Saturday, August 6, 2011

Trust Jesus to get you out of the boat

Genesis 37:1-4, 12-28; Romans 10:5-15; Matthew 14:22-33

One afternoon, my six-year-old twin granddaughters Tori and Ali asked me to watch them ride their bikes. The training wheels had just been removed and they were excited about the new experience.
I grabbed a chair from the garage and settled under the tree to watch them, but that didn’t last long. Ali was doing well, riding around the island in the cul-de-sac and down to the end of the road and back. But Tori wasn’t managing well at all. Each time she tried to get going, she lost control and never got started. She tried and tried. I gave her credit for persistence.
I tried coaching from the sidewalk, but Tori wasn’t getting any better. So I went to help her. Most of you have helped children learn to ride; you hold onto the seat to stabilize the bike and say things like, “Push hard with your feet. Look where you want to go. Keep pushing, keep pushing, keep pushing.” With my help, Tori began to get better at riding her bike.
Once she got the hang of riding and pushing her feet hard to keep going, she wanted to go farther, but not too far. There are two sewer covers in her street, and her daddy had told her there were alligators in the sewers. Tori was scared to go near them.
I used a little logic, “Have you ever seen an alligator on the street?” and a little assurance, “Alligators are not going to come and get you. I promise.” Soon, Tori was riding all the way to the corner and back on her own, a big grin on her face. She was so proud of herself, and she deserved to be. She learned she had to work harder to make the bike go, and she had overcome her fears of the sewer covers. She trusted in her Grandma to keep her safe and help her do more than she thought she could.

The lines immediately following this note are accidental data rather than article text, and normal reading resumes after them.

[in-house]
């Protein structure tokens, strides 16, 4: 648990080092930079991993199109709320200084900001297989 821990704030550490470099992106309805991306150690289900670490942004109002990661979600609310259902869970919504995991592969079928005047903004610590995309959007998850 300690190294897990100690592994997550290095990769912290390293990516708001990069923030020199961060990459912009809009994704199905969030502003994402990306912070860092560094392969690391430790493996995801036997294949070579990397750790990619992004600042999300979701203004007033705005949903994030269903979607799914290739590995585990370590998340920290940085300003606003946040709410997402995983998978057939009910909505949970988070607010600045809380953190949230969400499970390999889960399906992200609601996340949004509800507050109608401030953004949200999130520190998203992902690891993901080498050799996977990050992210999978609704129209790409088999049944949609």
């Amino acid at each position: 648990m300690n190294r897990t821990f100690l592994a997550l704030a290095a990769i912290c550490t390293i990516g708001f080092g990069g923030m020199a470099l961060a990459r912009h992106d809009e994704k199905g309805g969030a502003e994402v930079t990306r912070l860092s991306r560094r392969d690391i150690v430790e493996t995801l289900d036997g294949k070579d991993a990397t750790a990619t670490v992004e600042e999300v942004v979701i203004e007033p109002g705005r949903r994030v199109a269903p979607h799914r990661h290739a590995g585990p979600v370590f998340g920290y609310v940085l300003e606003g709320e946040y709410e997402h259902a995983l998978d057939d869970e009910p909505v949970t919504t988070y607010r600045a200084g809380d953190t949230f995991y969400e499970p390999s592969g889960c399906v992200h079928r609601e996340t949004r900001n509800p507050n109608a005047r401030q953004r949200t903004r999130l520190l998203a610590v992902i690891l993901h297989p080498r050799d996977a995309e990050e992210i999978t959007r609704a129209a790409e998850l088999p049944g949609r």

... Turning to our Hebrew Testament reading, Joseph was a sort of spoiled brat, his father’s favorite son, and had never learned to not brag about it. He is Abraham’s great grandson, and will be used by God to bring blessings to the Israelites. But not yet.
In today’s story, his brothers have had enough of him. He has recently had dreams that he will be “the boss of them” and they will bow down to him and honor him. He told his family about the dreams, and they are not at all happy with him.
Jacob sent him to look for his brothers, to see how they were doing. He foolishly wore his new special coat, a sign of his father’s favoritism. We are not sure just what this coat looked like – I wondered this week if maybe it was embroidered or appliqued, like a royal person’s clothing. Whatever it looked like, I’ll bet his mother told him to leave it at home, but he insisted on wearing it. He was seventeen years old, and knew better than anyone how to run his life and how to dress.
His brothers decided it was time to get rid of him. The brothers plotted to murder him, but Reuben and Judah stopped them from doing that. Instead, they put him into an empty well pit, and sold him to the Ishmaelites or Midianites – the text says one and then the other tribe. The Ishmaelites would have been cousins – Isaac’s half-brother Ishmael’s children. “Ishmaelites” eventually seems to refer to a large group of tribes, including the Midianites.
The Ishmaelites took Joseph to Egypt, where he had great success, eventually. What do you suppose was going through his head, though, as he traveled as a prisoner, as a possession of the Ishmaelites? I imagine he was thinking he should have listened to his brothers more, and not been such a braggart about being the favored son, and kept quiet about those dreams.